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Toyota Highlander, Urban Friendly SUV

Toyota’s Highland Fling Fits Its Niche Well


By —— Bio and Archives--November 20, 2007

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Think of it as a big RAV4 – and that’s meant as a compliment.

The new, 2008 Toyota Highlander is, according to its maker, “the mid-sized SUV that delivers the versatility of a sport utility vehicle with the driving comfort and performance of a passenger car.” Toyota also says the Highlander is designed as an “urban-friendly” SUV, as opposed to the more off-road-aimed FJ Cruiser and 4Runner, with more forceful styling and performance and a more flexible interior than before.

I never drove the old Highlander, except for a few minutes in the hybrid version at a press event a couple of years ago, but I sure like this new one. Other than a couple of quibbles, I could find little to fault during my week in the new beast. 

My tester featured full-time 4-wheel drive (4WD, US models can also be configured as front drivers) and, like all 2008 Highlanders, was motivated by Toyota’s journeyman 3.5-litre V6 engine rated at “up to” 270 horses @ 6,200 rpm and 248 lb-ft of torque @ 4,700 rpm. This is plenty. Acceleration is more than adequate, whether you’re entering a freeway or trying to pass.

The engine puts its power through a 5-speed electronically controlled automatic overdrive transmission with intelligence (ECT-i), sequential shift and Snow Mode. It shifts smoothly and efficiently, though not particularly “sportily” (which probably won’t matter to its target audience). I didn’t have any snow during my test to exploit the snow mode, but I’ve tried it in other Toyota family vehicles and it works well: it feels as if you’ve thrown out an anchor and gives you much better performance when the white stuff makes the roads slippery.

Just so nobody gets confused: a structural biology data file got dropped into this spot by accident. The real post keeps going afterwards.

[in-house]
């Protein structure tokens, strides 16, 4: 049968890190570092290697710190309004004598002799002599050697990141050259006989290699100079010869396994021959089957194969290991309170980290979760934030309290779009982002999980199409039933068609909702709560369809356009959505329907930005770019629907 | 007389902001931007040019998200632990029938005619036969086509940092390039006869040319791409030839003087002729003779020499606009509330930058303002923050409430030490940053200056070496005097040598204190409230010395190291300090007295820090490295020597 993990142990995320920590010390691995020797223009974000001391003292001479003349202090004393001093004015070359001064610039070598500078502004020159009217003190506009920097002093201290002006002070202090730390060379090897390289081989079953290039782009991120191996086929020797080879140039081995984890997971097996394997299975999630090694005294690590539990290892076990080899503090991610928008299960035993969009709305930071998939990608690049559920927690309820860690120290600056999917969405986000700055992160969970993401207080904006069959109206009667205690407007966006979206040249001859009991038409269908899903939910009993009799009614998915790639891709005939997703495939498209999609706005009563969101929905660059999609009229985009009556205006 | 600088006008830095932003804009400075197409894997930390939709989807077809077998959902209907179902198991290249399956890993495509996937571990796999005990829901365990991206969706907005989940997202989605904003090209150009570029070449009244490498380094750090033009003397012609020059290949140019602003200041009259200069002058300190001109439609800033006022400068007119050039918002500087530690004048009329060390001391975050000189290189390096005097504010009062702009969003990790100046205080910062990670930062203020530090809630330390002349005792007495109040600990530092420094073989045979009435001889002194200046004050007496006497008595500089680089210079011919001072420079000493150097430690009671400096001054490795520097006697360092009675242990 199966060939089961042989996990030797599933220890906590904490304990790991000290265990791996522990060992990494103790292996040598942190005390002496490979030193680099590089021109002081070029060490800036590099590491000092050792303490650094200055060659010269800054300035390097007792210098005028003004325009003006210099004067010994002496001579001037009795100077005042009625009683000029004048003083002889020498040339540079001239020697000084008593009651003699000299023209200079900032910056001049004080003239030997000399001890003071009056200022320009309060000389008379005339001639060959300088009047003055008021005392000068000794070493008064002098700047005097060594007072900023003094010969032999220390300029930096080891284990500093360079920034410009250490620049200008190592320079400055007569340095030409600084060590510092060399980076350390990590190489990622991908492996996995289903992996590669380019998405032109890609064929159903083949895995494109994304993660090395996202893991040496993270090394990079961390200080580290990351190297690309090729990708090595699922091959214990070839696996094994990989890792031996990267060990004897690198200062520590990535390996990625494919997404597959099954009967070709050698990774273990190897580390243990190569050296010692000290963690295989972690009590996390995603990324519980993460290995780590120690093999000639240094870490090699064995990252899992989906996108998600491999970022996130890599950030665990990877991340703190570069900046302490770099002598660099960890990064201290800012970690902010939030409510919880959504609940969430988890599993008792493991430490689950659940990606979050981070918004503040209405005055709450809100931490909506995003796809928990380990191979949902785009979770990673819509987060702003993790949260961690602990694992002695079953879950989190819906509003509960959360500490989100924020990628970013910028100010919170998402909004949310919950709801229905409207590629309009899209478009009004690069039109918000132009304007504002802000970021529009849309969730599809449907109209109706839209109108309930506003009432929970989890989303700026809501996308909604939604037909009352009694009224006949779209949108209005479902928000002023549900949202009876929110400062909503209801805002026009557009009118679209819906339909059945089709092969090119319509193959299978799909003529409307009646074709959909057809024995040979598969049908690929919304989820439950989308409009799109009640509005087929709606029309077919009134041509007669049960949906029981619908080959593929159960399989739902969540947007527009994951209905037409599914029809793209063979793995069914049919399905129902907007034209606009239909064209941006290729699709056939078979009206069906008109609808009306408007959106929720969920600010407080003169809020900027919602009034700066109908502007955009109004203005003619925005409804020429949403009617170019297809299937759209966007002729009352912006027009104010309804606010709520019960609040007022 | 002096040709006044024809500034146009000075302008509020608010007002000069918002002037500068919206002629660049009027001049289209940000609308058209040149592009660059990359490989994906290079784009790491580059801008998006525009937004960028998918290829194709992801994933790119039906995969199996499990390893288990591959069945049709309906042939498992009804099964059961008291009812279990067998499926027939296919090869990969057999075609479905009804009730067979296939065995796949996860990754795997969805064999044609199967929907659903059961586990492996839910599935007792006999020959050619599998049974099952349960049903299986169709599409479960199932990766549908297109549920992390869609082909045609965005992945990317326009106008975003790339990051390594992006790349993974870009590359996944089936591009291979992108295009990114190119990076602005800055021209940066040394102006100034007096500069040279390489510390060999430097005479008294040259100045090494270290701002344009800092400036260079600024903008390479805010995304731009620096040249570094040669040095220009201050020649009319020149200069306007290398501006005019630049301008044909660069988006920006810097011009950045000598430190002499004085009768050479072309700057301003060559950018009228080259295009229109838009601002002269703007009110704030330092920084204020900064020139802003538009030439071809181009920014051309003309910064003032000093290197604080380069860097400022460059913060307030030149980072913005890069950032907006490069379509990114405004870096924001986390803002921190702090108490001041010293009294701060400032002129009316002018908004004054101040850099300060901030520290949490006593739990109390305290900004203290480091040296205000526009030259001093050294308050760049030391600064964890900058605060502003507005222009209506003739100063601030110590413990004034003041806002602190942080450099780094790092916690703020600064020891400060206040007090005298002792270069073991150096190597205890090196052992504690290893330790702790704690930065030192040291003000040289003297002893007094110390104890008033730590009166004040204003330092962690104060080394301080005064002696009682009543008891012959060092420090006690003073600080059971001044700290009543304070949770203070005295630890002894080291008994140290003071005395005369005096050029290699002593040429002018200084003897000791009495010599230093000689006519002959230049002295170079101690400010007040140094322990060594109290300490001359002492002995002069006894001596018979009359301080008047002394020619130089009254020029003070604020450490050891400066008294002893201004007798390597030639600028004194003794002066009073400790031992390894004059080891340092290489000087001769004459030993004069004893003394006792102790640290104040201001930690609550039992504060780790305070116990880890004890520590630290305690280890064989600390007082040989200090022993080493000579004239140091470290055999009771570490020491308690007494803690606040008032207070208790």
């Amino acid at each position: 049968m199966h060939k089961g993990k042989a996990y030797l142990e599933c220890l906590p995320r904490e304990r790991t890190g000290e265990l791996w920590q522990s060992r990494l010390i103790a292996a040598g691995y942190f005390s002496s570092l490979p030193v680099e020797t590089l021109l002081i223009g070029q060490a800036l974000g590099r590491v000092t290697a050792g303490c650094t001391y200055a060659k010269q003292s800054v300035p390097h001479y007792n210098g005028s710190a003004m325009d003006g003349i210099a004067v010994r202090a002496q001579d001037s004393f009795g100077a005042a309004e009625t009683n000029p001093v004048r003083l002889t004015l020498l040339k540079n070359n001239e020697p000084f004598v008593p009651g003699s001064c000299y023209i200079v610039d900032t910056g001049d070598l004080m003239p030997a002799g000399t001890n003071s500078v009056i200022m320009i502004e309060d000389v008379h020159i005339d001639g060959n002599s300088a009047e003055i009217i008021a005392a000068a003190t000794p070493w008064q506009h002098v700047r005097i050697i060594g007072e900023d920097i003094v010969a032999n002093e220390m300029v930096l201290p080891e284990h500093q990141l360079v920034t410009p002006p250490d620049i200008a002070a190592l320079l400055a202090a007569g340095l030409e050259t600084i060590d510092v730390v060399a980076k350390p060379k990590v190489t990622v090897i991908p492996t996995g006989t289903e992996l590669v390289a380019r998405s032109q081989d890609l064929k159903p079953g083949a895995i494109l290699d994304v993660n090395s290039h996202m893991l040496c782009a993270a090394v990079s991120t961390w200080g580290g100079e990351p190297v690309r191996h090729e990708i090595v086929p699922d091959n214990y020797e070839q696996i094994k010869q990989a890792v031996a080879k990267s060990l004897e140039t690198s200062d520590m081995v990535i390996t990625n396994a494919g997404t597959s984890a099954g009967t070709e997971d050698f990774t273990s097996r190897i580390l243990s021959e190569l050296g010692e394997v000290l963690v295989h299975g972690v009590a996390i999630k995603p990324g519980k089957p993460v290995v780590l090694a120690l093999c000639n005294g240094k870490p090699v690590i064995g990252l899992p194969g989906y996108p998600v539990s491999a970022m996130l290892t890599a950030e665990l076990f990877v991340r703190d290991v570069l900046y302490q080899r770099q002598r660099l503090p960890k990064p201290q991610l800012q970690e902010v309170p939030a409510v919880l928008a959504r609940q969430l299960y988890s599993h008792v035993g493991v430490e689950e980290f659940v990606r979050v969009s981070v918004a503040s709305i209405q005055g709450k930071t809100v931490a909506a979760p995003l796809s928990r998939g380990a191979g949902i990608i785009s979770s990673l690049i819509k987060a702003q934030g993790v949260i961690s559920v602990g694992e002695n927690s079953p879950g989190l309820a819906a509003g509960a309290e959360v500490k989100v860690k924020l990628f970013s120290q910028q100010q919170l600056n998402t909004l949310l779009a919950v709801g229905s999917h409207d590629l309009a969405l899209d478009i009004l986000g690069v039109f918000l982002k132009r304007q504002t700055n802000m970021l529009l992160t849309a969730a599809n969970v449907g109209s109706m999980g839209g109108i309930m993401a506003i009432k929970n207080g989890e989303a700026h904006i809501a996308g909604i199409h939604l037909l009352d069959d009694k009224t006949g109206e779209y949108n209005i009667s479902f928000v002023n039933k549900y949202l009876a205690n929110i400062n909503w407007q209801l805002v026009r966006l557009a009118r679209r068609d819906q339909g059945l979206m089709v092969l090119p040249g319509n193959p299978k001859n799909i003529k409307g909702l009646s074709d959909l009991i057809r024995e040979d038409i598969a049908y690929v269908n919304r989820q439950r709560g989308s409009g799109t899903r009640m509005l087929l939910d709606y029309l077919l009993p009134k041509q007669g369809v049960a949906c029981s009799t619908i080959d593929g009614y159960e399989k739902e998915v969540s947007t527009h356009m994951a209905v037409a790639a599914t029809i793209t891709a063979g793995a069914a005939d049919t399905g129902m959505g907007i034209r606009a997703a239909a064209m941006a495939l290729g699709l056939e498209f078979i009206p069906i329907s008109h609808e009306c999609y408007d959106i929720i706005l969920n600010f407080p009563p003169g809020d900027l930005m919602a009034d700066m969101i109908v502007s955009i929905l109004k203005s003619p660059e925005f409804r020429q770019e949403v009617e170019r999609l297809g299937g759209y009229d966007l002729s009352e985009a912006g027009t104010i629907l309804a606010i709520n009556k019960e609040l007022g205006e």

The upgraded suspension features MacPherson struts with front and rear stabilizer bars. It steps over bumps and around potholes well, offering a very comfortable ride for the passengers.

Also helping keep things serene on the road are driver-selectable enhanced Vehicle Stability Control (VSC) as well as Hill-start Assist Control (HAC), Downhill Assist Control (DAC) and Traction Control (TRAC).

Steering is a speed sensitive electrically power-assisted rack and pinion system that Toyota says is cleaner than before and “eliminates hydraulic components that need oil, while delivering improved cornering performance and better flat ride for more sedan-like control.”

It may be more sedan-like, but you shouldn’t forget the higher center of gravity in this class of vehicle, which means it isn’t going to handle like a BMW 3 series no matter how much you may want it to. You want 3 series handling, buy a 3 series.

Brakes are discs all around, with power assist, ABS, EBD and Brake Assist. Brake feel is very nice, not too grabby or overboosted.

I should also mention Highlander’s improved towing rating of 5,000 pounds (2,268 kilograms), which will be important to many customers.

Inside, the Highlander is comfortable and efficient. The dashboard layout is straightforward (including HVAC and audio controls that are models of simplicity) and you even get a small LCD screen in the center that doubles as a monitor for the backup camera. You might think the screen’s a little small to be useful, but it really isn’t. The downside is that, like so many other such screens, it (and the rear view camera) can get washed out by bright sunlight.

The seats are comfortable and supportive, and the center row captain’s chairs feature a nifty center section that stows under the front console and can turn the separate seats into a bench for those times when you need an extra seat.